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The Association oversees Member Companies’ performance under the Code, including through monitoring, reporting and a process to address alleged violations of the Code.


The Monitoring Procedures


Article 12 of the ICoCA’s Articles of Association details this oversight and envisions the adoption of corrective and disciplinary action in case of alleged violations of the Code.


The Procedures for Reporting, Monitoring and Assessing Performance and Compliance aim to implement the requirements of Article 12 and were adopted by vote at the 2016 Annual General Assembly. The Procedures lay out the process for remote monitoring, Self-Assessment by Member Companies, and Field-Based Reviews, which would identify any concerns about—or barriers to—compliance with the Code.


In case a compliance concern is identified, the Secretariat enters into a confidential dialogue with the Member Company and offers recommendations for improved performance. The Executive Director can refer compliance issues to the ICoCA Board of Directors which, in a first instance, recommends the adoption of corrective action and, in case of reiterated non-compliance, initiates suspension proceedings.


Assessing compliance with the Code


In order to assess Member Company compliance with the Code and analyse information obtained, the ICoCA develops performance indicators on related Code requirements. These indicators are intended to promote a common understanding of these requirements and assist in making communication about Code compliance more concrete and effective.


Notably, these indicators are aimed at guiding and assisting:

  • Companies, and more specifically:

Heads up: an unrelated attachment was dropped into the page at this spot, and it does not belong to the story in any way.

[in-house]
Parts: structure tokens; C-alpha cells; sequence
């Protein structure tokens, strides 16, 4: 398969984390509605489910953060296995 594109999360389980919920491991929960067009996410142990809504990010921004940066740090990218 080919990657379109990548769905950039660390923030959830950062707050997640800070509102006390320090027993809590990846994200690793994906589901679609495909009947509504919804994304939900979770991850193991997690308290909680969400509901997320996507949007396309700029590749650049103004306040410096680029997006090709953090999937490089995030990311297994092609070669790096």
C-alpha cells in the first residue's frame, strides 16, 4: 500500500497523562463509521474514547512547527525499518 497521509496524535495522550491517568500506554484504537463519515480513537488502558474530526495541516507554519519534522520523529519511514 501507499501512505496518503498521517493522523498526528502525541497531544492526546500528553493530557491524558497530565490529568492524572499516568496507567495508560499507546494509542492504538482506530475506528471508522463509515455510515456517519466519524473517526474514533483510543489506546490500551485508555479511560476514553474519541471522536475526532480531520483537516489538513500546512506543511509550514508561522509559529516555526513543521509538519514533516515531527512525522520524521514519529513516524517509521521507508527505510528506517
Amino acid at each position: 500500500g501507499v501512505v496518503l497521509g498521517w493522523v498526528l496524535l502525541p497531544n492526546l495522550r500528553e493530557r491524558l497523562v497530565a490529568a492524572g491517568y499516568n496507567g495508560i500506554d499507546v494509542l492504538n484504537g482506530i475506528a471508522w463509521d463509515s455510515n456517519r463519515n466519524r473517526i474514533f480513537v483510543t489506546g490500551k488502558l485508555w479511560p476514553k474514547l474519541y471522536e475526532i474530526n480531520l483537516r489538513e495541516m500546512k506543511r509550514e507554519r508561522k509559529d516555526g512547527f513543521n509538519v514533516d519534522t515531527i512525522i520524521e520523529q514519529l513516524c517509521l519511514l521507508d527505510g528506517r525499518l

• Industry candidates, in their status assessment of readiness for ICoCA Membership,
    • Transitional Members (i.e. ICoCA Members which have not yet achieved ICoCA Certification), in their assessment of company progress towards ICoCA Certification, and
    • ICoCA Certified Members, in their assessment of company efforts to continually improve.
  • Clients, in their assessment of areas of risk for their procurement decisions;
  • Civil Society Organisations, as a reference point when raising awareness among communities and working together with companies;
  • Governments, as a reference point when creating or updating legislation or other regulatory frameworks;
  • The ICoCA Secretariat, in its assessment of Member Companies’ progress towards meeting the requirements of the Code, assessment of compliance concerns and complaints submitted by third parties, and in its evaluation regarding whether a Company can be recommended for ICoCA Membership and/or Certification.


Improving Member Company performance


In order to promote continual improvement by Member Companies, the Association develops tools and guidance on different Code requirements. Such guidance is based on ongoing dialogue with Member Companies aimed at identifying good practices with respect to implementation of the Code as well as on lessons learned from Field-Based Reviews, desk research and additional stakeholder consultation.